Almost three years ago, having a 3G connection on a mobile phone in our country was considered to be a novelty as it was largely limited to a certain class of consumers. However, neither the technology then was fast enough to deal with the millions of mobile users, nor the mobile internet plans were this budget-friendly as they are today. Infact, those were the days when cafes, restaurants and swanky hotels used to woo customers with the free-wifi access and internet services.
But thanks to the government’s ‘Digital India Campaign’, there’s been a steady improvement in India’s technological performance especially, in terms of access to the Internet, adoption of smartphones, and the impact of technology on Indian lifestyle and culture. According to a joint report by IAMAI and KANTAR IMRB as published in The Times of India, the number of internet users in India was projected to reach 500 million by June’18 which indicates the success of the campaign that laid its foundation to transform India into a “digitally empowered society.”
Infact, a couple of years back if you would have asked a villager about owning a debit card, the response, probably, would have been a blank stare in oblivion. Or, owing to insufficient cash in your wallet, if you ever backed off a stealer deal, chances are the shopkeeper, at the most would have guided you to the closest ATM kiosk. But today, before you reach out for your wallet, even a roadside vendor will offer you to make a cashless payment with a smirky grin on his face. And the villager, well, chances are he, does possess a debit card and don’t be surprised if he talks about being active on mKisan or some similar mobile application that’s developed for the welfare of the farming community.
So, to ask, has Digital India campaign left a remarkable footprint? Definitely, it has, by opening boundless opportunities for everyone – right from a student to a healthcare professional to a homemaker. Infact, with every transaction we make through our mobile app or even as we seek medical help without having to drive or park outside our doctor’s clinic, we only feel digitally empowered.
According to the report published in Forbes India, McKinsey Global Institute’s (MGI) data reveals that India’s Digital Index rose by about 56 percent during 2014-2017, from 18 to 29 on a scale of 1-100. This has placed India second in terms of growth among 17 emerging and mature Digital economies across the globe. One cannot overlook the fact that increased internet access means increased opportunity, both for private and public players to offer digital services which in return, is expected to boost and give impetus to the digital economy.
However, the success of the campaign is largely attributed to the wave of digital literacy that ushered all across the nation. What made this endeavor truly pioneering is that instead of restricting itself to the urban metropolitan cities, the initiative also laid emphasis on reaching out to masses at the grass-root levels through plans to connect rural areas with internet connectivity. And to encourage digital empowerment especially, to the rural communities, various schemes such as the Digital Saksharta Abhiyan (DISHA) or National Digital Literacy Mission (NDLM) project, e-health, digital locker, etc., were formulated. Nonetheless, to support the government’s initiative, some key private-sector players and blue-chip tech companies such as Google, NASSCOM, Facebook, etc., contributed regularly to scale up the reach of the mission. Infact, in a recent announcement, Facebook has revealed its plan to train five million people with digital skills in three years. With as many as ten ongoing programs, Facebook has already trained one million people across 150 cities and 48,000 villages with support from 50 partners. And they have been successful so far.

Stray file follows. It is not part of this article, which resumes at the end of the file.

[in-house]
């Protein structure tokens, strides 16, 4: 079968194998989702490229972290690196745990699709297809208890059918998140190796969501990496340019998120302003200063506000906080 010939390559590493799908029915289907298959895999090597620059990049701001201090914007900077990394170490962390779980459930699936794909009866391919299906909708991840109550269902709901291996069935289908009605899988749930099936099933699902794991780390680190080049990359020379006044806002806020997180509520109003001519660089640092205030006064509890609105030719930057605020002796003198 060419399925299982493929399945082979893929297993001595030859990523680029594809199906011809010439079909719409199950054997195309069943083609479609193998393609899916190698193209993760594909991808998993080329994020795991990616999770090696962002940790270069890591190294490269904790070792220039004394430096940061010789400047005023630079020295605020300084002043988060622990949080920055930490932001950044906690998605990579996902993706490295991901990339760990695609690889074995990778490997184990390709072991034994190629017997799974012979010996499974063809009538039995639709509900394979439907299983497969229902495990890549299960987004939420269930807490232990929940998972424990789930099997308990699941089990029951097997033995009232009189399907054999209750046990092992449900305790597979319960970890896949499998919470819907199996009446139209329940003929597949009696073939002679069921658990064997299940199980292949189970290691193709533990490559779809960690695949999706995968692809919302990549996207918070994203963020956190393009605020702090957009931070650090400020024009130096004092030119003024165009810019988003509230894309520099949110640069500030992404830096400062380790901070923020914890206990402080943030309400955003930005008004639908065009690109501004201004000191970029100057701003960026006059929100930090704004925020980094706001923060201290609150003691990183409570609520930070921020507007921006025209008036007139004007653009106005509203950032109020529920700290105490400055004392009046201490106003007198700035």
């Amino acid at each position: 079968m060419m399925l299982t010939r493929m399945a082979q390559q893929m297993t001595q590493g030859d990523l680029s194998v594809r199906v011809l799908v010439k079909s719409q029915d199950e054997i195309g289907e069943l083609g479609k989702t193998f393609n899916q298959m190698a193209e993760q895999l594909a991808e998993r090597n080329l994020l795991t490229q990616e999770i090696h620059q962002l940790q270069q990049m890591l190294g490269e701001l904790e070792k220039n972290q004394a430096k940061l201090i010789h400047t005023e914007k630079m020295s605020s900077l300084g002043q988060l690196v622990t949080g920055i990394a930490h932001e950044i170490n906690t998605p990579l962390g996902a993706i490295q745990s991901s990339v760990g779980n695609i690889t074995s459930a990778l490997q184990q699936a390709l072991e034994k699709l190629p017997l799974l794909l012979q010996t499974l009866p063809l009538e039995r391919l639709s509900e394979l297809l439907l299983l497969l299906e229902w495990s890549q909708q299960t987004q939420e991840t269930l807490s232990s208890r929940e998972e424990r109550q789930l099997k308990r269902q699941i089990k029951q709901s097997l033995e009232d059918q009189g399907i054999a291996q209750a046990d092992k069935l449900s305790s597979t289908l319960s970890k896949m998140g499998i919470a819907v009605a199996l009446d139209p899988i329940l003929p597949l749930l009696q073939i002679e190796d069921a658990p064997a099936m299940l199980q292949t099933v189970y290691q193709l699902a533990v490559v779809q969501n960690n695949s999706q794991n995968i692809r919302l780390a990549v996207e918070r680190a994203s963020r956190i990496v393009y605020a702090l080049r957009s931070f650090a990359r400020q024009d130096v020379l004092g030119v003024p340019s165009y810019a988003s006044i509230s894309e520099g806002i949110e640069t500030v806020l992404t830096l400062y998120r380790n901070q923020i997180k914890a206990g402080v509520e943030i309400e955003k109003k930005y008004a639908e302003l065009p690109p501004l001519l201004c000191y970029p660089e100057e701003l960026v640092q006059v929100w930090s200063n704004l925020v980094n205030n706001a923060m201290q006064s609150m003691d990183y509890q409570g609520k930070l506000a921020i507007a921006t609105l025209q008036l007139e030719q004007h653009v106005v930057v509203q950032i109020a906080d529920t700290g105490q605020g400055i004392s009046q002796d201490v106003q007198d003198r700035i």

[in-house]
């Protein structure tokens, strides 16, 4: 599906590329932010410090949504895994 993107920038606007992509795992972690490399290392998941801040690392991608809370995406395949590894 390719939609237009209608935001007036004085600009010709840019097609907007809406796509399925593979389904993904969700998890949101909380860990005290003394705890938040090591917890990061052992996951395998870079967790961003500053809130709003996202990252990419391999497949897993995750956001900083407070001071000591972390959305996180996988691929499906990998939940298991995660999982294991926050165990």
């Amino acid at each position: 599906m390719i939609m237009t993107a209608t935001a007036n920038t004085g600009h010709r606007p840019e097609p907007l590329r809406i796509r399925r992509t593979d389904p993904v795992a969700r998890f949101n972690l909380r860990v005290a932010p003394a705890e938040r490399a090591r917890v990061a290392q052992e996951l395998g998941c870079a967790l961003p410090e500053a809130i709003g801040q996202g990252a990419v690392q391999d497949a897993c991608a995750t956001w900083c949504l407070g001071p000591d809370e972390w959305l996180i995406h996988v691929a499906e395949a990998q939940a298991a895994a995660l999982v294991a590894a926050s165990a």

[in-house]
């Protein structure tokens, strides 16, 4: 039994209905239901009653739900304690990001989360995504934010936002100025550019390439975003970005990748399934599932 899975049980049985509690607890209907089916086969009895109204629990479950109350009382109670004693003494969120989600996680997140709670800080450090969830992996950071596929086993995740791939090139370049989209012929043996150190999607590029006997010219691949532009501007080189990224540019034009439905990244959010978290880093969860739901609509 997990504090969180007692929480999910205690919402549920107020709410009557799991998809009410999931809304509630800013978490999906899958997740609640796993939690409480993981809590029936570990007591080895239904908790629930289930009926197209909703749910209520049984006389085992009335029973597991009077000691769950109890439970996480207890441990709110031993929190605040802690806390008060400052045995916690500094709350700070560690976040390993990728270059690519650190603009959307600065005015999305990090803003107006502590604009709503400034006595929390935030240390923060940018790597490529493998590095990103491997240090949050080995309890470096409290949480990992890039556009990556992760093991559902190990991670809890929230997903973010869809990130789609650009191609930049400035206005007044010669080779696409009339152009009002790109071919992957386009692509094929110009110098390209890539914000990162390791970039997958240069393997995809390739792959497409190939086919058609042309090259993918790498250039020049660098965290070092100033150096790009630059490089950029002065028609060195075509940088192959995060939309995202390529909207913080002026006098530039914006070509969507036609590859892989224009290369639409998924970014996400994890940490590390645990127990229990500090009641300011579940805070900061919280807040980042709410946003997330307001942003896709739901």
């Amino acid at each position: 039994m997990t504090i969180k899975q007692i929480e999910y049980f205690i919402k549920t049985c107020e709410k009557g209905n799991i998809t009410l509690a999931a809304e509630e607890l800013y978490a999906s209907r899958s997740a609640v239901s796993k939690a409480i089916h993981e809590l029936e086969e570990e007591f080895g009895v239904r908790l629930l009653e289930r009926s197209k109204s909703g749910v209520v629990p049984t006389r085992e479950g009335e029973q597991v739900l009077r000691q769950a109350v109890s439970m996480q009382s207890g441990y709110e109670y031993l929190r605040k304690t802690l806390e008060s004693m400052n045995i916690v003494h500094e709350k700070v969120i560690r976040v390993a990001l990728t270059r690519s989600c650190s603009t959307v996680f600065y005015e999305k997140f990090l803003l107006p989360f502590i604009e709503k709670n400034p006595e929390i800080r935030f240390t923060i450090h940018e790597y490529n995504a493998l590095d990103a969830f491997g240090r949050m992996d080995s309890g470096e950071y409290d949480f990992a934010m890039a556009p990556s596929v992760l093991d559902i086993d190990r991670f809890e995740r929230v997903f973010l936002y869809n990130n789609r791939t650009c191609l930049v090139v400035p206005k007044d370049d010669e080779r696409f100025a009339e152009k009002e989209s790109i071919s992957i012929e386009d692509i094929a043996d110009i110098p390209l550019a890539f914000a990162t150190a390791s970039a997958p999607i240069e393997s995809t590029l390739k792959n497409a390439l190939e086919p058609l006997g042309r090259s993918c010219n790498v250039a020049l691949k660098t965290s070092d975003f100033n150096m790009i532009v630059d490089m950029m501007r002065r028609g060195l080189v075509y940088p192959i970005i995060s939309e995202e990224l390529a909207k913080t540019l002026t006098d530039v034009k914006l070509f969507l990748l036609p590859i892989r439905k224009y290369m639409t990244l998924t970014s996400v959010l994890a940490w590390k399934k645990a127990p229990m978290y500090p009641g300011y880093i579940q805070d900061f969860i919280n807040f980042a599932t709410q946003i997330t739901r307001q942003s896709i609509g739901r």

In its initial phase, the wave of digitization that swept the entire nation disrupted the traditional forms of doing business. But then to ensure a smooth transition and make sense, BHIM app – the UPI based mobile app for digital payments was launched to bridge the gap that existed between different societies and especially, for people who still had no access to the plastic money and mobile wallets. Besides, various other measures such as waiver of service charge on e-ticket booking via IRCTC, possible mandates for digital payment facilities at hospitals, colleges, and municipalities, and proposed amendment to the Negotiable Instruments Act- all are steps earmarked to expedite India’s journey on the path to digitization.
Overall, to bring in the wave of digitalization, a good number of initiatives have been taken, but somehow it lacked good execution and follow-through. If the banking industry has grown rapidly with financial institutions encouraging customers to do online banking transactions, etc., then the Internet crimes and thefts that pose a serious threat to cyber security cannot be ignored. Besides, if we talk about smart cities, a flagship program that is based on digital e-governance, it has seen a slow start. Though this can be attributed to the fact that unlike a normal city, the smart city requires a cutting-edge project management consultant.
So, there’s no doubt we have come a long way in digitalization. The fact that our farmers in remote villages are able to use mobile phones to find out the right price of their food grains or to check for monsoon updates is no less than a digital marvel. But with India already on the ‘cusp of a massive digital revolution’, we still have a long way to go to achieve the vision of Digital India.